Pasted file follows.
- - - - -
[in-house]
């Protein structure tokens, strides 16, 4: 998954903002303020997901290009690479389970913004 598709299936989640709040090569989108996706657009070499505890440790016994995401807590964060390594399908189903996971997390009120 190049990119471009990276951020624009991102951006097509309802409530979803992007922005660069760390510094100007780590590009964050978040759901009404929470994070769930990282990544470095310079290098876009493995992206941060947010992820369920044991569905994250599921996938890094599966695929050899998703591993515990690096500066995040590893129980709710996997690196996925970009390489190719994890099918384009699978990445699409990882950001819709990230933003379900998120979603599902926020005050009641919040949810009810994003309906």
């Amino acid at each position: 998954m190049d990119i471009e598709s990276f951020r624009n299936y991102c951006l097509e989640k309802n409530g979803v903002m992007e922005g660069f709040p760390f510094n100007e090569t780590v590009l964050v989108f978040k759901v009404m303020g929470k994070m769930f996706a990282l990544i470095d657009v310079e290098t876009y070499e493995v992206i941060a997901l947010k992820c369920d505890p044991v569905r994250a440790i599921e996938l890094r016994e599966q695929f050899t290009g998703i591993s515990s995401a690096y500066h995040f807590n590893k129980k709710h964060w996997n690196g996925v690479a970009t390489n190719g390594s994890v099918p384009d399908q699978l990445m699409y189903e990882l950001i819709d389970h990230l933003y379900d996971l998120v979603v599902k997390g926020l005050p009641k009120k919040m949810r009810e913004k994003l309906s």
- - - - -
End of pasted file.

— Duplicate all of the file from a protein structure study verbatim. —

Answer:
[in-house]
């Protein structure tokens, strides 16, 4: 998954903002303020997901290009690479389970913004 598709299936989640709040090569989108996706657009070499505890440790016994995401807590964060390594399908189903996971997390009120 190049990119471009990276951020624009991102951006097509309802409530979803992007922005660069760390510094100007780590590009964050978040759901009404929470994070769930990282990544470095310079290098876009493995992206941060947010992820369920044991569905994250599921996938890094599966695929050899998703591993515990690096500066995040590893129980709710996997690196996925970009390489190719994890099918384009699978990445699409990882950001819709990230933003379900998120979603599902926020005050009641919040949810009810994003309906």
């Amino acid at each position: 998954m190049d990119i471009e598709s990276f951020r624009n299936y991102c951006l097509e989640k309802n409530g979803v903002m992007e922005g660069f709040p760390f510094n100007e090569t780590v590009l964050v989108f978040k759901v009404m303020g929470k994070m769930f996706a990282l990544i470095d657009v310079e290098t876009y070499e493995v992206i941060a997901l947010k992820c369920d505890p044991v569905r994250a440790i599921e996938l890094r016994e599966q695929f050899t290009g998703i591993s515990s995401a690096y500066h995040f807590n590893k129980k709710h964060w996997n690196g996925v690479a970009t390489n190719g390594s994890v099918p384009d399908q699978l990445m699409y189903e990882l950001i819709d389970h990230l933003y379900d996971l998120v979603v599902k997390g926020l005050p009641k009120k919040m949810r009810e913004k994003l309906s």